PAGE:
Elisabeth Kübler-Ross, MD, in the classic book “On Death and Dying”, talks about the five stages of grief and grieving in illness and death: denial, anger, bargaining, depression, and acceptance. As part of patient care and family support, we have had to learn to help our patients and their families understand their journey through these stages. We must not only know how to help our patients learn how to live, but we also have an obligation to help them learn how to die. Our problem is also this: how do we help ourselves transcend these stages in our personal grieving of patient suffering and loss? You may argue that we cannot allow ourselves the luxury of going through these stages, noting that we must maintain objectivity, but that is not correct. We face them, whether we are aware or not. We owe it to our patients and their families to understand that which we teach. Take a typical day in the life of a practicing physician, pre- and during COVID. In the course of seeing and treating anywhere from 10 to 50 patients every day, the following types of scenarios may occur:

  • Outlining a plan of treatment for a diagnosed illness;
  • Meeting a patient for the first time for an acute illness, and ordering tests and X-rays;
  • Telling a patient that he or she has cancer, and answering the questions of the patient and family;
  • Pronouncing the expected or unexpected death of a patient who we may or may not know and spending time speaking with the family, maybe even crying with them (yes, crying is OK);
  • Telling a patient that he or she is cured of a malady;
  • Going through routine hospital and office visits;
  • Going back to the hospital after office hours to check on a critical or postoperative patient;
  • Calling the intensive care unit upon arriving home to find out how a patient is doing; and
  • Making numerous phone calls and/or going back to the hospital in the middle of the night while on call.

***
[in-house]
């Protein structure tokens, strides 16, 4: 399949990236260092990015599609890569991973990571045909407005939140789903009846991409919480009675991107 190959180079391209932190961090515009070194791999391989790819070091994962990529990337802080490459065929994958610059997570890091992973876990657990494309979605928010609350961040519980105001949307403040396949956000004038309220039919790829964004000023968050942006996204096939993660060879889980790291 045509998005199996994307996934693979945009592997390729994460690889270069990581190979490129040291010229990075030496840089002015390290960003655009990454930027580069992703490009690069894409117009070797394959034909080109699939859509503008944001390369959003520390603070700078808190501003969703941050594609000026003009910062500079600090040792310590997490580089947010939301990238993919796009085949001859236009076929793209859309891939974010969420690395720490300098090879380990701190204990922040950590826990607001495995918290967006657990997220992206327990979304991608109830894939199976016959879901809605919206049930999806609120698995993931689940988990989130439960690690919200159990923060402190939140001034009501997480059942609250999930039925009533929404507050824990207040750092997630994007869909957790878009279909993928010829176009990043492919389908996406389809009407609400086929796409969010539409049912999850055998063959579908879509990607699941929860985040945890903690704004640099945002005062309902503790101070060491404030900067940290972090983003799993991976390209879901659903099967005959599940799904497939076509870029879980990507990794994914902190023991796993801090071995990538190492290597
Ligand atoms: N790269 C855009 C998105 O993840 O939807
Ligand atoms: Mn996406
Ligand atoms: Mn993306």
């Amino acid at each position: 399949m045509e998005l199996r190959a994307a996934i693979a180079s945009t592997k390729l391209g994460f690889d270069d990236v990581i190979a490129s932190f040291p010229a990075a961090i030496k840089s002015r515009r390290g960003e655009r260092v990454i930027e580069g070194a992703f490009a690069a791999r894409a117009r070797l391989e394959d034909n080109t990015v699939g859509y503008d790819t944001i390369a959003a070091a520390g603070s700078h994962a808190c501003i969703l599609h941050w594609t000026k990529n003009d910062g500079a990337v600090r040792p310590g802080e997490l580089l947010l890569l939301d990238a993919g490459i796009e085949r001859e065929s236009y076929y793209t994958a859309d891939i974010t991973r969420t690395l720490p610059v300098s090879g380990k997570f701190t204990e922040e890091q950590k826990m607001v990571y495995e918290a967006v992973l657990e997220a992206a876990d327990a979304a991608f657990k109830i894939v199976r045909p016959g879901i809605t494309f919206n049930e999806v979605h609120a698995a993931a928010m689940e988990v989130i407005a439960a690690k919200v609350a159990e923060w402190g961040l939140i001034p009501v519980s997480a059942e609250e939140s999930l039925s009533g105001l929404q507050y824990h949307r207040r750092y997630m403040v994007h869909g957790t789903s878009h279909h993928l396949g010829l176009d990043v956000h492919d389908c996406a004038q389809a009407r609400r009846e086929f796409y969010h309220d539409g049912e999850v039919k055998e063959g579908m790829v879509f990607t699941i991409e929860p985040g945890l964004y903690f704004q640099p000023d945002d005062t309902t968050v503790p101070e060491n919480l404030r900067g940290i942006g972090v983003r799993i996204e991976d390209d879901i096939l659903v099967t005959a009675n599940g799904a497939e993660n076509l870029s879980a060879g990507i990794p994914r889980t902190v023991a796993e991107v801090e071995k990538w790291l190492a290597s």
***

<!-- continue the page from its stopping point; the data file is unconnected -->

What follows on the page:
That workload has increased with the pandemic.

We now go from patient to patient to patient, changing emotions, changing mental pathways, constantly, without missing a beat. We never get the time to account for our own emotions and feelings. Doing this day after day after day empties our emotional bank, whether we are aware of it or not, leading to the point of overdraft or even bankruptcy of our own personal ability to continue to deal with the stress. We never allow ourselves to process our grieving, and over time, this “bankruptcy” of emotions can lead to burnout.

We can’t take it anymore. But how do we treat burnout? How do we reinspire our love for what we do? Truly, all healthcare workers are the best at what they do. We must allow ourselves not the luxury, but the necessity, of going through the grieving process. It will help decrease the stress. We need to reignite the fire of passion for the practice of medicine and surgery again. If it is good enough to teach and help our patients, then, as the Bible says, “physician, heal thyself” (Luke 4:23). This advice applies to all healthcare workers; heal thyself.

This may make me sound like a Pollyanna

 I don’t think there is a person reading this article who doesn’t realize that healthcare workers across today’s pandemic continuum are suffering from burnout. I also believe that we understand the “why” it is occurring, but may not internalize it. From the tragic scenes we deal with to the overwhelming number of patients to the lack of personnel available, changing responsibilities, furloughing of staff, lack of equipment and resources, the risks of acquiring the disease, lack of personal protective equipment, fear of spreading the infection to family members, long hours, tragic loss of life, watching patients die alone, etc., etc., etc.; the list goes on and on and on. In addition, the rationing of care is here, and is going to get worse.

This is more than a paradigm shift; it is a life-altering shift. Healthcare workers are a strong group, and will survive this, and become stronger because of it. In her book “Kitchen Table Wisdom,” Rachael Naomi Remen, MD, says it so well: “it is not that we don’t care; we care too much.”